He also suspects that evolving tastes have contributed to the demand, stemming from people travelling more and becoming more educated. 'There are also the children of my old customers, who grew up in homes where their mothers bought really good sheets, and they've grown accustomed to it, and now that they're furnishing their own homes, they can't have anything less. That's a fairly natural progression.'

Equip-Design's Mr Loh has a clearer picture of his current and future customer demographic. 'Our existing customers are architects, interior designers, as well as our pool of loyal residential clients we've built up over the years. We've done palaces in Brunei, and have actually just tendered for Orchard Turn. Different brands will have different customer demographics. If you're talking about designer goods, they're usually 40 and above,' he says.

But Mr Loh also knows who his new customers are. 'I've realised that while 40-60 is the age where people used to make their fortunes, these days that age bracket is getting much lower. You have plenty of 20-something millionaires from all these IPOs, and they're buying my products. That's definitely a market I'd like to continue to reach. I also have a lot of Indonesians customers living in Singapore, with children who study here. There also other customers from around the region, and even farther afield,' he comments, while pointing out a European customer walking into his Plaza Singapura showroom.

Builders Shop's Mr Tay says that his customer demographic has remained fairly consistent over the years. 'We appeal more to the young and trendy, who lean more towards modern, minimalist designs. It's a mix of locals and foreigners, but the common trait is affluence.'

Equip-Design's Mr Loh feels confident that demand is here to stay. Looking at local demand, he says: 'People are changing properties often these days. Also, there have been so many en bloc sales, and once people sell and move elsewhere, they'll want to redecorate. When these sites are redeveloped, they also have to be furnished with fixtures.'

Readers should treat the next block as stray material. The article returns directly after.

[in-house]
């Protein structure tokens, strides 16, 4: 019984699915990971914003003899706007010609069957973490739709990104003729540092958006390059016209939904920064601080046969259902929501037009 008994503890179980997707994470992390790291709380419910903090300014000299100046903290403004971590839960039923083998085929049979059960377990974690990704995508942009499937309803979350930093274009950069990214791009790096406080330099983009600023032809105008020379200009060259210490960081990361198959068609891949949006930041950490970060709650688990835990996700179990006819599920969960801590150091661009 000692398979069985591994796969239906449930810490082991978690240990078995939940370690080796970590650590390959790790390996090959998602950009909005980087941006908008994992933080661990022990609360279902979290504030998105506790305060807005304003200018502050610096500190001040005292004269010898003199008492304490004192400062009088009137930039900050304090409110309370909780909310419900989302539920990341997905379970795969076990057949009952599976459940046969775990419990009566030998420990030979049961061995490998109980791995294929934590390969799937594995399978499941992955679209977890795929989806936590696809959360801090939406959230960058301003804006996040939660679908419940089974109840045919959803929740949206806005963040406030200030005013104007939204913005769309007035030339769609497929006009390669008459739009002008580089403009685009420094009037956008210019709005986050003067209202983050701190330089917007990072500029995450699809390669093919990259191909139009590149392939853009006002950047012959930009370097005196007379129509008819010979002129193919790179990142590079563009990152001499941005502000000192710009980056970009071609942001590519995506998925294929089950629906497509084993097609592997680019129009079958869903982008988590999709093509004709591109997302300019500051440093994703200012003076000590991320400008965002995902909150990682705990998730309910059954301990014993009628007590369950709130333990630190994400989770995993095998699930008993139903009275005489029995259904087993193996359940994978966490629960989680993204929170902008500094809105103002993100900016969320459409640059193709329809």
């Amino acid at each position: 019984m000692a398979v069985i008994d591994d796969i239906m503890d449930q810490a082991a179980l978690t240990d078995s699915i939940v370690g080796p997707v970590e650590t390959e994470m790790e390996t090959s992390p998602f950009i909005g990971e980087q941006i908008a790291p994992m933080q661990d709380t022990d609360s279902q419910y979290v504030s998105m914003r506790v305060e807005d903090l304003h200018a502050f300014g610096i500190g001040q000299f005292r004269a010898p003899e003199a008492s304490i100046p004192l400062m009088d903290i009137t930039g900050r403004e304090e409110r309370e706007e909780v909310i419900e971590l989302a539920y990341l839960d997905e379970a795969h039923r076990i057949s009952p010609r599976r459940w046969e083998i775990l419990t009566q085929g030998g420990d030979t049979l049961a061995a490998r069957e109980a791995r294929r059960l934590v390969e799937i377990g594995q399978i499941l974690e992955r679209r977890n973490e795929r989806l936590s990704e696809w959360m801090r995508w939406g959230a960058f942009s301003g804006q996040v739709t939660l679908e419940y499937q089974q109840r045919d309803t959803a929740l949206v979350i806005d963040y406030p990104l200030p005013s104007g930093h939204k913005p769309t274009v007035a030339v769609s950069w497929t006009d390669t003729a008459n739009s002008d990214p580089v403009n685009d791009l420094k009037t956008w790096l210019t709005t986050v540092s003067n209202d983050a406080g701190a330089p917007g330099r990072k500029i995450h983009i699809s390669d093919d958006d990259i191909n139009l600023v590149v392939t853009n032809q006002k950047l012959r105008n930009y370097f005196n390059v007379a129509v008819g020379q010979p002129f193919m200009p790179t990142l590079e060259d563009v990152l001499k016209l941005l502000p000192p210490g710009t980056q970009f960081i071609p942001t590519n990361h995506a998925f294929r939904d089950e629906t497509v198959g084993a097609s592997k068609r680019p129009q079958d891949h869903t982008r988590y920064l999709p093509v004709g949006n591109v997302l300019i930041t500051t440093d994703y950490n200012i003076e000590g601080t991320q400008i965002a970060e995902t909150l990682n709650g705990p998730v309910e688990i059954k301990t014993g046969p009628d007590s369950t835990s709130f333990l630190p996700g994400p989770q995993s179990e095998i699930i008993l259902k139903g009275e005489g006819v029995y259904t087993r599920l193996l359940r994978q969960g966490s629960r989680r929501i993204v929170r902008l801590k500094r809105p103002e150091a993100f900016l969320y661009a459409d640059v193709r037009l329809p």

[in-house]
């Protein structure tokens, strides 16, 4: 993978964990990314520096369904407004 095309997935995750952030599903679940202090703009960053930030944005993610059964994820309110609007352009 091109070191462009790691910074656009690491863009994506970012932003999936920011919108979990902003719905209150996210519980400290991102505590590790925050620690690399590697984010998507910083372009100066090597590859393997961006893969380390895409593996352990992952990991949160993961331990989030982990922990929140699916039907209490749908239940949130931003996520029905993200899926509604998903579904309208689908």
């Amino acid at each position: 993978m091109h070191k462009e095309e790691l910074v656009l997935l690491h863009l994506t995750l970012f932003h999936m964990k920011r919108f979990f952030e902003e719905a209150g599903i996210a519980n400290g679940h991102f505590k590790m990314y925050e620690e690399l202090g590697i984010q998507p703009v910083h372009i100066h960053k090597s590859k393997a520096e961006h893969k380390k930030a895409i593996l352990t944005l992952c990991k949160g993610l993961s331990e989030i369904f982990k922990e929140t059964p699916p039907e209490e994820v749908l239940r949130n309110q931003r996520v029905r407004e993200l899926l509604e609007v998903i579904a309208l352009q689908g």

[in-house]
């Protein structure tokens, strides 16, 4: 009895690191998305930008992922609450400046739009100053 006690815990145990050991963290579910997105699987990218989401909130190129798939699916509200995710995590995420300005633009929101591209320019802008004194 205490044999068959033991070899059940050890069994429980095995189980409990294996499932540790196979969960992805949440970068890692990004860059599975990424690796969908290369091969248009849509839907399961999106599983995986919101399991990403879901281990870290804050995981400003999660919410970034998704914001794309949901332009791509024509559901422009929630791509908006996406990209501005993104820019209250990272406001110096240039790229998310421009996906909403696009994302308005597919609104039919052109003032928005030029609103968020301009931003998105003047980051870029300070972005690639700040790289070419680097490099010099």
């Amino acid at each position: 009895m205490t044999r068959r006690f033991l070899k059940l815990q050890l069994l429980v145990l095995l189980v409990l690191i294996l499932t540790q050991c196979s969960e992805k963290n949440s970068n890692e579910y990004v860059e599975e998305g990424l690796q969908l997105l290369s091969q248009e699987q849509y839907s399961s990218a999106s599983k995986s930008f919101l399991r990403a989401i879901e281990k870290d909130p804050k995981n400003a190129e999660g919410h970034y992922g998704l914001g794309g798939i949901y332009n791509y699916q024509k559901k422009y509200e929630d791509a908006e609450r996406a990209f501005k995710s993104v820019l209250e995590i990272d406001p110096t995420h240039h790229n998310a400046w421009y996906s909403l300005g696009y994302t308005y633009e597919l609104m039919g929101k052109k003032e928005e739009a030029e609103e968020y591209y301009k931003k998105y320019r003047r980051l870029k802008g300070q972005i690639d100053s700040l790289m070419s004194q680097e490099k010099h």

But Mr Loh is also eyeing foreign demand. 'Because the integrated resorts are coming in, wealth is also coming in,' he says. 'Billions of dollars are flowing into Singapore through the banks and brokerages every month, with the majority of it from foreign investors who have brought in money in anticipation of the IRs being set up. They're just parking their money here right now in this safe haven, biding their time and collecting interest . . . When the IRs open, these people will come in, with houses already bought, and will start spending.'

Cautious with predictions

Although Builders Shop's Mr Tay agrees that there is plenty of demand from foreigners at the moment, he is more cautious with his predictions. 'Demand cannot continue to climb indefinitely. It really depends on whether or not there will be continued demand from foreign buyers. If not, things can't be sustained.

'With developers grabbing land like there's no tomorrow, very soon there will be an oversupply if demand doesn't match it. Our strategy is to focus on what we do best in order to maintain our appeal to our clients. We will push our knowledge-based expertise, and our passion, because we've never been able to compete on price.'

Bed linen merchant Mr Whang is still in the midst of analysing his Palais Renaissance shop's future. 'I'm also interested in pinning down where this new market impetus is coming from because I want to plan for the future. Is the growth going to be progressive over the medium term, or is it just going to be for a year or two? Everyone has a different opinion.'

Armani Casa, Giorgio Armani's home furnishing branch, has enough faith in continued high-end furnishing demand that it's opening its first store in Singapore on June 28. Located at Raffles Arcade, the shop will stock a wide range of products ranging from furniture to lamps. Fabrice Gouffran, managing director of Armani Casa and Hotels, feels that there is 'enormous potential in the luxury home market due the important development of high-end real estate' in Singapore. No wonder then, that the Singapore outlet is Armani Casa's first one in South-east Asia.

The luxury brand predicts that its Singapore audience will be in line with its current average in America, Europe and Asia. 'Our customer is in the upper side in term of incomes, from one country to another, the age of our customer ranges from 35 to 55 years old, with the average being around 41 to 44.'

With this Italian vote of confidence, and local merchants working hard to draw customers, it looks like the high-end home furnishing sector is in for an exciting ride.